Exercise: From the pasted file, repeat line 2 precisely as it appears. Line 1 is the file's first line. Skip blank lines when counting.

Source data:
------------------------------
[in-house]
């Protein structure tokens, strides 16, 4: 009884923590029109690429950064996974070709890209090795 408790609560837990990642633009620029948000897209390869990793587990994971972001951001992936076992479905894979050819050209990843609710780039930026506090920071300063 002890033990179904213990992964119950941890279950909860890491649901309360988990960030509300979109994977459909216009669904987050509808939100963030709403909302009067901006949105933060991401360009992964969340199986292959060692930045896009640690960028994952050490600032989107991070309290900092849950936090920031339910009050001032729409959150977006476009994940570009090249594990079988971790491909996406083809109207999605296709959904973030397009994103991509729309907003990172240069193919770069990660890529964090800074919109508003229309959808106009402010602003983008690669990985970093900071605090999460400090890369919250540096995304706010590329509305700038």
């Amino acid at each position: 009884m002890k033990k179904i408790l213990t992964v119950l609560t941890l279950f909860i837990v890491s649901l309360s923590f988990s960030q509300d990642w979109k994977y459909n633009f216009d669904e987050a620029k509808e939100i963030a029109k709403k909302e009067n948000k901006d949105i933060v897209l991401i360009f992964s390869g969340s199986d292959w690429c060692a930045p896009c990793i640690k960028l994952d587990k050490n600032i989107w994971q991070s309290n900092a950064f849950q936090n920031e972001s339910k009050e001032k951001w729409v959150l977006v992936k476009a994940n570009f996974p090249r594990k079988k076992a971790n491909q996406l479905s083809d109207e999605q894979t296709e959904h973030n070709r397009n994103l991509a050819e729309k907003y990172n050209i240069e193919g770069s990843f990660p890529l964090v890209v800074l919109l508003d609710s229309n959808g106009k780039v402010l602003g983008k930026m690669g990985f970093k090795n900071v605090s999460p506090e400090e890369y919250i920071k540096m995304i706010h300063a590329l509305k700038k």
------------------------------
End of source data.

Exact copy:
């Protein structure tokens, strides 16, 4: 009884923590029109690429950064996974070709890209090795 408790609560837990990642633009620029948000897209390869990793587990994971972001951001992936076992479905894979050819050209990843609710780039930026506090920071300063 002890033990179904213990992964119950941890279950909860890491649901309360988990960030509300979109994977459909216009669904987050509808939100963030709403909302009067901006949105933060991401360009992964969340199986292959060692930045896009640690960028994952050490600032989107991070309290900092849950936090920031339910009050001032729409959150977006476009994940570009090249594990079988971790491909996406083809109207999605296709959904973030397009994103991509729309907003990172240069193919770069990660890529964090800074919109508003229309959808106009402010602003983008690669990985970093900071605090999460400090890369919250540096995304706010590329509305700038």